Do I want a bot?
This is not really a frequently asked question, but it should be. It seems
that a lot of people want bots but have no clue what to do with them. Ask
yourself what would you use a bot for. Most people use them to hold their
channels open and for better stability and control of their channels. Do you
have a channel that *needs* a bot? Don't forget that the Undernet provides
a channel registration and
service bots (X and W) to help users keep channels open and stable. This is
better because someone else does the hard work of running the bot 24 hours a
day and and leaves you free to chat! Keep in mind the dark side of bots. By
running a bot, you are slowing down everyone, especially yourself.
How is this possible?
When you run a bot, it is just a user. The more users that are connected to
IRC servers, the slower things get because more information has to be
transferred. On your end, you now have two processes running on your
machine. The more processes you have running, the slower things will be --
not only for you but everyone else.
So what are you trying to say?
Think about whether you need to run a bot or not. Will it be useful to you
and everyone else? Clean up failed attempts at running bots. The best way
to do this is include a die command in your bot. A simple example for a die
command on a bot named Diebot:
on msg "Diebot die" /quit Dead!
So all you have to do is /msg Diebot die, and the bot will sign off
so you won't have to kill the process.
How do I clean up my old bots?
For Unix users, find the process id (PID) of the bot. Try typing ps
-x or ps -af | grep irc. Once you find the PID, do a kill
-9 pid. For example, if the process ID was 1234, you'd type kill
-9 1234. For Windows users, you should be able to shut the bot down by
selecting Quit from the File menu. Or you can press Ctrl+Alt+Del, select
your bot from the list of currently running programs and click "End Task."
Is that it?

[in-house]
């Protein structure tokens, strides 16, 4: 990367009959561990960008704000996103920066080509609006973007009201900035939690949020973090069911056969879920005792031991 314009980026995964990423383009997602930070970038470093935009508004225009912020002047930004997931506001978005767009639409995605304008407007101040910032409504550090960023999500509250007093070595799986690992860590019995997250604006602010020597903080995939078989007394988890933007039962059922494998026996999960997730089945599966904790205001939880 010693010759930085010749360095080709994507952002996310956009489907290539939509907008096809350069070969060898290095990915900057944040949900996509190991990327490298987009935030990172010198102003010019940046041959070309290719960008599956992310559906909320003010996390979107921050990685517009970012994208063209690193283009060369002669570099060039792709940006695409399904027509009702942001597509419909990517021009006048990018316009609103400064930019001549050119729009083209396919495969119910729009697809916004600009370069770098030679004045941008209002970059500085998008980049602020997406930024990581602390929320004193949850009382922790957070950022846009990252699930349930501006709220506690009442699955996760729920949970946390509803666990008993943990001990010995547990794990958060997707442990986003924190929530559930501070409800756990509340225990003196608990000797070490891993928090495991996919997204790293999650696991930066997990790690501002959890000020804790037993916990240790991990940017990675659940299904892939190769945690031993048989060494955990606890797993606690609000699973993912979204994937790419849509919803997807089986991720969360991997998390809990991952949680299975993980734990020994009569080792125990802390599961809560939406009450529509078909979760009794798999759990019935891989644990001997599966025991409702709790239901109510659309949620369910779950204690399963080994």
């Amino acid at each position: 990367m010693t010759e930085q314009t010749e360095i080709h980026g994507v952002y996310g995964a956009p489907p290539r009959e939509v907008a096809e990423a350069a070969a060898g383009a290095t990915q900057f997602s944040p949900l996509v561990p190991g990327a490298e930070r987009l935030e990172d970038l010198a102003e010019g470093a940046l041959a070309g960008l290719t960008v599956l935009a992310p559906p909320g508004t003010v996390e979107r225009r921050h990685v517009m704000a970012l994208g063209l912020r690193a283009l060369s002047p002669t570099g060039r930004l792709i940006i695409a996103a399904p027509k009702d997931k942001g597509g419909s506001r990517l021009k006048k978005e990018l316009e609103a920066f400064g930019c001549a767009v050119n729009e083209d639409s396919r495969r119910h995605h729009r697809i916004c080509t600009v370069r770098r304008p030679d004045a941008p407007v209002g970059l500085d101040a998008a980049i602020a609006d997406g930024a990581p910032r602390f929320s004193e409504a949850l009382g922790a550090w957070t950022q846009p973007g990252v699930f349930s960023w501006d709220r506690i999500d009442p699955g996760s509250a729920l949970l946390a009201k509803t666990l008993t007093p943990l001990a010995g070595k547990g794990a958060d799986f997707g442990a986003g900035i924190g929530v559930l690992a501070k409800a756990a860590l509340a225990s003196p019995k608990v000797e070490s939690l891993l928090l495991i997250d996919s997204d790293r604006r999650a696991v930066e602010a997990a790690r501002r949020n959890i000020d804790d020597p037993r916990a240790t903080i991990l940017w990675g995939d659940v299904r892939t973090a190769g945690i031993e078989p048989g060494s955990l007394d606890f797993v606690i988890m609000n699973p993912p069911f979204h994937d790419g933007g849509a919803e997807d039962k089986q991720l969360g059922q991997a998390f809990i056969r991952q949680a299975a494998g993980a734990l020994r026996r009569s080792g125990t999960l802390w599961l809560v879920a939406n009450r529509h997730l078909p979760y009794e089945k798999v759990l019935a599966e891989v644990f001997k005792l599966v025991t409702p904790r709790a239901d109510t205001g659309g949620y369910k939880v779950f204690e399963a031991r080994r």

Yes. Hopefully by now you understand what a bot is and how it works.
Remember, this is just an introduction to bots.
Where can I get more info?
Reading the newsgroup alt.irc.bots is a good
place to find information. Reading through other people's bots' code and
scripts is a good way to learn. There are also various IRC channels on the
Undernet devoted to scripting, and you can also try asking in help channels
devoted to your client (#mirc, #ircle, #ircII, etc).
What about mIRC bots?
There are bots available for the popular chat client mIRC. You can find
these types of bots by doing a web search on the WWW or asking in #mIRC on
IRC. You can also try BotSpot for
many useful tips and lots of information on bots in general.
There are MANY types of mIRC bots out there. I suggest that you do
some research before downloading and using any type of bot. A lot of
bots can cause you trouble on IRC, so you want to make sure that this
bot is not one of them.
Another type of mIRC bots are the F-Serve bots. These are bots that
take advantage of mIRC's DCC capability. They act like servers, which
allow other users to download files from you. This can be dangerous,
though, because people may get into your private files, something you
obviously do not want to happen. Also people might upload bad files
to you, causing something to happen to your computer.
When you get an F-Serve Bot, make sure it has good protection. The
most popular nowadays is the Hawkee F-Serve Bot. The next bots are
the types of bots that keep the bots alive; they are the entertainment
bots. These can range from Bar Bots to Game Bots -- even Casino Bots.
These bots are used for the chatters' entertainment. But be warned:
they can get annoying, because some people don't find it nice when
they enter the channel and get a /notice message from the bot. Bots
were intended to help the user, not to become the user.
To use a bot, first you must have mIRC, then create a directory for
the bot you are going to use. Next, copy your mIRC16.exe or the
mIRC32.exe (depending on which you have) into the new directory you
made. Then copy the bot files into that directory. There should now
be your bot files and the mIRC executable file in the new directory
that you created.
After that, start mIRC by running the mIRC executable that you copied
to the new directory. mIRC will start as normal, but now more
options will be available, and your new bot is ready to go.
"Undernet Botdocs" © David Low
Last revised with permission by loki
No revisions permitted without express permission from the author.
"What about mIRC Bots?" section
Undernet User Committee.